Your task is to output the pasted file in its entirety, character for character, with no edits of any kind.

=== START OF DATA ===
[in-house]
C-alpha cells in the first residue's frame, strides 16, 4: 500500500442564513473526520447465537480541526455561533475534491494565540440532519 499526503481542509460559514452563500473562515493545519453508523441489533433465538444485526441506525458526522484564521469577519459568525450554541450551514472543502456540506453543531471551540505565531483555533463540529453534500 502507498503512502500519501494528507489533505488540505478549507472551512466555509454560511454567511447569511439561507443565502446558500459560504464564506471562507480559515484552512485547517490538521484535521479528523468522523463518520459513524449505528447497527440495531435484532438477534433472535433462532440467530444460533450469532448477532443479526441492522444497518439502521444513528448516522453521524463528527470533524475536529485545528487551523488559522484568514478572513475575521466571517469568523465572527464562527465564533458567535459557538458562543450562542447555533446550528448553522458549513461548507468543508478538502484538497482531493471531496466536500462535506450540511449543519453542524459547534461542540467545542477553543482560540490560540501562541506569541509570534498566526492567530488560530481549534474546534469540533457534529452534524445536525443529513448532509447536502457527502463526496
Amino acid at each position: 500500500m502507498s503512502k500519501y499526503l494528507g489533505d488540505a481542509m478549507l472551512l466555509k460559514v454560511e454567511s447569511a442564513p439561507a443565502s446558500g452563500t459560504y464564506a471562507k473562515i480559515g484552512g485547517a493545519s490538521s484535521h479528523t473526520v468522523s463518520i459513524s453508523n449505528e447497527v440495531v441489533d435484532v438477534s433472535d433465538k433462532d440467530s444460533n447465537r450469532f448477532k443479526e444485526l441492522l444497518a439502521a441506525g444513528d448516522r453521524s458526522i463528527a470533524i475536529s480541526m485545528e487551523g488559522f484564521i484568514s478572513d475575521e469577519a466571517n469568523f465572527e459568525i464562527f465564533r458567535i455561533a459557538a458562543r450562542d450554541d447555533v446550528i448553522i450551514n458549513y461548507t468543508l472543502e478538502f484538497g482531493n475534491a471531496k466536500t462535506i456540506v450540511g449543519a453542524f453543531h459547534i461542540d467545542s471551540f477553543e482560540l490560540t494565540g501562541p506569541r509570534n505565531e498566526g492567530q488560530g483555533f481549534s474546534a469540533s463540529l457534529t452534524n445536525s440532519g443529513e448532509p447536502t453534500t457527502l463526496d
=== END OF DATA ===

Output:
[in-house]
C-alpha cells in the first residue's frame, strides 16, 4: 500500500442564513473526520447465537480541526455561533475534491494565540440532519 499526503481542509460559514452563500473562515493545519453508523441489533433465538444485526441506525458526522484564521469577519459568525450554541450551514472543502456540506453543531471551540505565531483555533463540529453534500 502507498503512502500519501494528507489533505488540505478549507472551512466555509454560511454567511447569511439561507443565502446558500459560504464564506471562507480559515484552512485547517490538521484535521479528523468522523463518520459513524449505528447497527440495531435484532438477534433472535433462532440467530444460533450469532448477532443479526441492522444497518439502521444513528448516522453521524463528527470533524475536529485545528487551523488559522484568514478572513475575521466571517469568523465572527464562527465564533458567535459557538458562543450562542447555533446550528448553522458549513461548507468543508478538502484538497482531493471531496466536500462535506450540511449543519453542524459547534461542540467545542477553543482560540490560540501562541506569541509570534498566526492567530488560530481549534474546534469540533457534529452534524445536525443529513448532509447536502457527502463526496
Amino acid at each position: 500500500m502507498s503512502k500519501y499526503l494528507g489533505d488540505a481542509m478549507l472551512l466555509k460559514v454560511e454567511s447569511a442564513p439561507a443565502s446558500g452563500t459560504y464564506a471562507k473562515i480559515g484552512g485547517a493545519s490538521s484535521h479528523t473526520v468522523s463518520i459513524s453508523n449505528e447497527v440495531v441489533d435484532v438477534s433472535d433465538k433462532d440467530s444460533n447465537r450469532f448477532k443479526e444485526l441492522l444497518a439502521a441506525g444513528d448516522r453521524s458526522i463528527a470533524i475536529s480541526m485545528e487551523g488559522f484564521i484568514s478572513d475575521e469577519a466571517n469568523f465572527e459568525i464562527f465564533r458567535i455561533a459557538a458562543r450562542d450554541d447555533v446550528i448553522i450551514n458549513y461548507t468543508l472543502e478538502f484538497g482531493n475534491a471531496k466536500t462535506i456540506v450540511g449543519a453542524f453543531h459547534i461542540d467545542s471551540f477553543e482560540l490560540t494565540g501562541p506569541r509570534n505565531e498566526g492567530q488560530g483555533f481549534s474546534a469540533s463540529l457534529t452534524n445536525s440532519g443529513e448532509p447536502t453534500t457527502l463526496d